"It is nicknamed the loneliest whale on the planet."- TheLegendaryJet
Definitely Not Dry As a Bone...
"Your skeleton is w e t."- Genesis-BaeDance Halloween GIF by aurelGiphy
Puts The Movement in Bowel Movement
"Your intestines will 'wriggle' themselves back into the correct position."
"Doctors who do any type of intestinal surgery don’t have to worry, too much, about how they put the intestines back in."-H010CR0N
Body And Soul Is An Understatement
"A certain type of angler fish reproduce via the Male burrowing into the side of the female, eventually fusing."
"The Male life is lost in the process."- Allceleatial
Never Actually Free
"People who survived the Holocaust and get Alzheimer's often think they are back in the camps."
"So they escape one of humanity's greatest horrors only to die in it 50 years later."- digitaldavegordon
One And The Same
"If you are an identical twin it is possible that you and your siblings identity’s were swapped and your parents never caught it."- m00n-b4b3shining stanley kubrick GIFGiphy
You're Not Fooling Anyone
"Sometimes you're the bad guy."- StrenuouslySexy
Worth The Pain And Discomfort?
"When you get a sunburn, it's actually your cells dying so they don't get tumorous." - Reddit
Lasting A Long Time Might Be Cause For Concern...
"The reason you’re supposed to contact a doctor if you have an erection lasting longer than four hours is because prolonged priapism can lead to gangrene of the penis."
"Blood goes in, deoxygenates, but can’t leave, so there’s no way for fresh oxygenated blood to come in, causing the tissue to turn black and die."
"Don’t worry, though!"
"This can be treated by using a big syringe to suck the trapped blood out."- boopbaboop·someone erection GIFGiphy
When sharing a "fun fact" with a friend, it might be worthwhile to think about the information you're about to share.
And whether or not it is, in fact, "fun".
Instead, maybe share a tidbit, or "info"?
Even if neither roll of the tongue quite as easily...
We've all heard some conspiracy theories about certain businesses, most of which are outrageously false.
That laundromats are simply a facade for shadier practices (including, not so ironically, money laundering) or that the Coca-Cola company invented "New Coke" with the express purpose of improving sales on original Coke.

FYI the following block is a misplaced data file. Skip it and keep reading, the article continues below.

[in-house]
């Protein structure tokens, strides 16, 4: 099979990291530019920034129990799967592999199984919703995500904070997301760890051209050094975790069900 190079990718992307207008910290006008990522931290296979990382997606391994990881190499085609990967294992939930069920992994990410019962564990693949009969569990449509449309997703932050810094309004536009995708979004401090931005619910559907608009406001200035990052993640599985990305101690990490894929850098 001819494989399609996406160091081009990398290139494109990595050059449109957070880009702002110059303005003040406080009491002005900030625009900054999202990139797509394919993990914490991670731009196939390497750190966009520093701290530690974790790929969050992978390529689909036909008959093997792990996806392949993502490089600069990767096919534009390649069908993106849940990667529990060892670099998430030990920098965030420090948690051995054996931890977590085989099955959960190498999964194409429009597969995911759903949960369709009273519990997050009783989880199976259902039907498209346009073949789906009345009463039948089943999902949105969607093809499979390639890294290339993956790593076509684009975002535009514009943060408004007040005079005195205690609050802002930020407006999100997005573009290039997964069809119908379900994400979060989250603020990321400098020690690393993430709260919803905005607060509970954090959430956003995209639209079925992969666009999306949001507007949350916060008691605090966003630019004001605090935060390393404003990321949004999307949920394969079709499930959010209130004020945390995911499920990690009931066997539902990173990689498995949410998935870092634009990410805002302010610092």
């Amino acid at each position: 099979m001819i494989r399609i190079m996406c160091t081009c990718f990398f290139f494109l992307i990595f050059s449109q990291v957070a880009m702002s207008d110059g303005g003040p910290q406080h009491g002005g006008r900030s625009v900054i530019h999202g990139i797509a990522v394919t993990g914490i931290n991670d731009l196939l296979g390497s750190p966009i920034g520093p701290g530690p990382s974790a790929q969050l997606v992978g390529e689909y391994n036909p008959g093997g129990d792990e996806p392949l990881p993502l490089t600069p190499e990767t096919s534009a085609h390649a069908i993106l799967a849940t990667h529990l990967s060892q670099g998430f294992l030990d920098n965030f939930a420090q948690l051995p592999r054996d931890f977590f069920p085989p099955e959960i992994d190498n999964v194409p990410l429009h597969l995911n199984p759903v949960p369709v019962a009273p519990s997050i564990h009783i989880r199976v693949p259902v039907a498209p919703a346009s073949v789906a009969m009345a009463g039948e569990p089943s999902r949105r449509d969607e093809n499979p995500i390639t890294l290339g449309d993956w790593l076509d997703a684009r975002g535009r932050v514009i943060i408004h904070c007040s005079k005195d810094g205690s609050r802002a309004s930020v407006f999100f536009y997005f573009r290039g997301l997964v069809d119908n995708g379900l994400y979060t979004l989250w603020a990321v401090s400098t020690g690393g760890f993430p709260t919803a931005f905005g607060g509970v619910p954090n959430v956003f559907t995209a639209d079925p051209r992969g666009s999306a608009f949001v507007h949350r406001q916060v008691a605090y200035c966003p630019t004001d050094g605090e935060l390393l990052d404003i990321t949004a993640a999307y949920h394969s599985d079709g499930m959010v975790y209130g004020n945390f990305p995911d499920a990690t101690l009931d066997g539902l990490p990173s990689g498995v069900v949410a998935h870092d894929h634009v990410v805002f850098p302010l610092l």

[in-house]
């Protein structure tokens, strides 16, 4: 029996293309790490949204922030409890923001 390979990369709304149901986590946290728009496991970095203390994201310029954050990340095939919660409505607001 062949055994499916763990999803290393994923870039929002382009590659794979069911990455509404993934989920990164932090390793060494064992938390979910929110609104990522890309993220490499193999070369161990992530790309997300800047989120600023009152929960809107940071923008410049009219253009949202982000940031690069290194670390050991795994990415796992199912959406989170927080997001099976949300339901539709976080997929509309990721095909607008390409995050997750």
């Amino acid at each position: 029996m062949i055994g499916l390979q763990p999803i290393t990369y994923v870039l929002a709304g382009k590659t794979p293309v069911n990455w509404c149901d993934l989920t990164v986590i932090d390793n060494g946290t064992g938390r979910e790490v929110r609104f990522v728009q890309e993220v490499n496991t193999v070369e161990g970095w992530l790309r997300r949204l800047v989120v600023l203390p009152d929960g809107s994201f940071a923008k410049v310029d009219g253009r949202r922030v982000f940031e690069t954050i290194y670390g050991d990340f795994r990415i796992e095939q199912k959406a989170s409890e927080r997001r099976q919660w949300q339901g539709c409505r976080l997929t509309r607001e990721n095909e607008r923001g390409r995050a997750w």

But every now and then, we can't help but wonder what really goes on behind closed doors in certain professions.
And are eager to hear all the juicy tidbits from people working in that industry.
"What’s an industry secret in the field you work in?"
Literal Money Grabbing Machines
"I design slot machines for casinos."
"Don’t play slots."- psychfan5
Speak When Spoken To!
"I'm an attorney."
"The secret is shut the f*ck up."- --IIII--------IIII--
They Are In Good Hands
"Managed boarding and grooming kennels for 8 years."
"The secret is that the employees actually do love your pets too."
"Even the difficult ones, most of us realize they just miss their people."
"The number of times I’ve weeped when a pet died, or spent way too many hours comforting a dog with separation anxiety, or spent hours off the clock with a boarder who needed to be rushed to a vet office, wouldn’t trade it for the world."
"Some pets just suck though, not gonna lie."- breadandbirdsDogs Stripping GIF by Artero Professional LineGiphy
They Just Want To Go Home!
"I'm a server."
"No matter how much we insist it's 'okay' that you are keeping the entire restaurant open after we've closed, please know we are 100% lying."
"We will get fired if we deviate from anything other than pure delight that you are keeping us from going home."
"We dread it."
"Please don't believe us."- MorddSith187
Don't Be Fooled By The Price
"I used to work in jewelry."
"Most of the prettiest gemstones are also very affordable."
"Tanzanite is a beautiful purple and looks nicer than amethyst."
"Topaz comes in lots of colors, including a pretty blue color which can be as nice as aquamarine."
"Opals aren't as brightly rainbow hued as they look in pictures."- rubicks56
What Are You Looking At?!?!
"Almost every hairstylist gets the heebie jeebies when we shampoo your hair and you just stare up at us."
"CLOSE. YOUR. DAMN. EYES at the shampoo bowl!"- picklemetimberzzHair Wash GIF by ALLBLK (formerly known as UMC)Giphy
You're More Qualified Than You Think!
"Used to screen resumes for small companies."
"Job 'requirements' are more of a wish-list situation."
"Never let some unchecked boxes deter you from applying, you have no idea what the applicant pool is like."
"The biggest boon, especially at small companies, is someone who legitimately cares."- TwoPesetas
If You Wonder What Makes It So Delicious...
"There is way more butter than you think in almost every dish you eat at fancy restaurants, and that is usually the reason you won't see the amount of calories in each dish."